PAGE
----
Paula Williams is a former employee of the Cook County Juvenile Probation Department and began her employment as a probations officer on November 17, 1995. (Dkt. No. 1, p. 7.) On December 8, 2008, Williams complained to Charles Young, the Assistant Director of Probation Services, that she was being subjected to racial harassment and discrimination in the workplace. ( Id. at 7.) Williams informed Young via memorandum that on December 4, 2008, two officers, Robin Petchenik and Georgann Struss, stated to her that " when you go black you never go back and when you are white, you are always right." ( Id. at 9.) Williams states that these comments did not seem harmless and that she interpreted them " with the same venomous tone that [she could] only remember seeing on the television when Klu Klux Klan meetings were shown." ( Id. )

Williams sent a copy of her memorandum to Defendant Michael Rohan, the then-Director of Probation and Court Services ( Id. at 10-11.) Rohan confirmed receipt of Williams's complaint on December 10, 2008 and responded that the " department does not condone such behavior" and that the " comments appear[ed] to be out of character for the individuals [Williams] attributed them to." ( Id. at 11.) Rohan also indicated that he had asked Young to contact her immediately to " ascertain additional facts so that he might initiate an investigatory meeting involving the two officers" against whom the charges were made. ( Id. ) In May 2009, an investigative interview was conducted with Young and Rose Marie Golden, the then-Human Resource Deputy for the Probation Department. ( Id. at 14.) Williams's Complaint does not contain any factual allegations detailing what if anything transpired at that interview or whether Rohan took any further action.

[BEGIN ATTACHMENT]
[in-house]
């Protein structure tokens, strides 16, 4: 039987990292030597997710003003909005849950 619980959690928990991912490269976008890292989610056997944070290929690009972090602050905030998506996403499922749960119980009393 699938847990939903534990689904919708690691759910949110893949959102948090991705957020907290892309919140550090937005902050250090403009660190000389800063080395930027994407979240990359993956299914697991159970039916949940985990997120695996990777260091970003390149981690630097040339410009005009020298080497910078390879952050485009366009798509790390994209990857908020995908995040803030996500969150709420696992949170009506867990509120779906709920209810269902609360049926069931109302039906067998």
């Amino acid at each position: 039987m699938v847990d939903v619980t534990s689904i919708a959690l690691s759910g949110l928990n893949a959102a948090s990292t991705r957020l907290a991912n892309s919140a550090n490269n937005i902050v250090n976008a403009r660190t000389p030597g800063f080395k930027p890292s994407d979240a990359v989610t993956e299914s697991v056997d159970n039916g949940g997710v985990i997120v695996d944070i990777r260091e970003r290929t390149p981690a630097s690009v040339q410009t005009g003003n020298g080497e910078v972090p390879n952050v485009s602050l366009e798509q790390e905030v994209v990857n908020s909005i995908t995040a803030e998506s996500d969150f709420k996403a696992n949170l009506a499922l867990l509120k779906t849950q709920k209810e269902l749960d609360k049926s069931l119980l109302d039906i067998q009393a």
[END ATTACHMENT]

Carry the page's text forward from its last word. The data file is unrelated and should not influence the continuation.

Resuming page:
On March 17, 2010, Human Resource Administrator Bruce Wisniewski informed Williams that her presence was required at an investigative interview. ( Id. at 19.) Williams was informed that she had a right to union representation per the terms of her collective bargaining agreement and that her union had been made aware of the meeting. ( Id. at 19.) Williams was notified

Page 1072

by Independent Inspector General Patrick Blanchard that the meeting was to take place on March 26, 2010 at 10:30am. ( Id. at 20.) The Complaint does not contain any details regarding the nature of the investigative interview or whether it was related to Williams's previous allegations.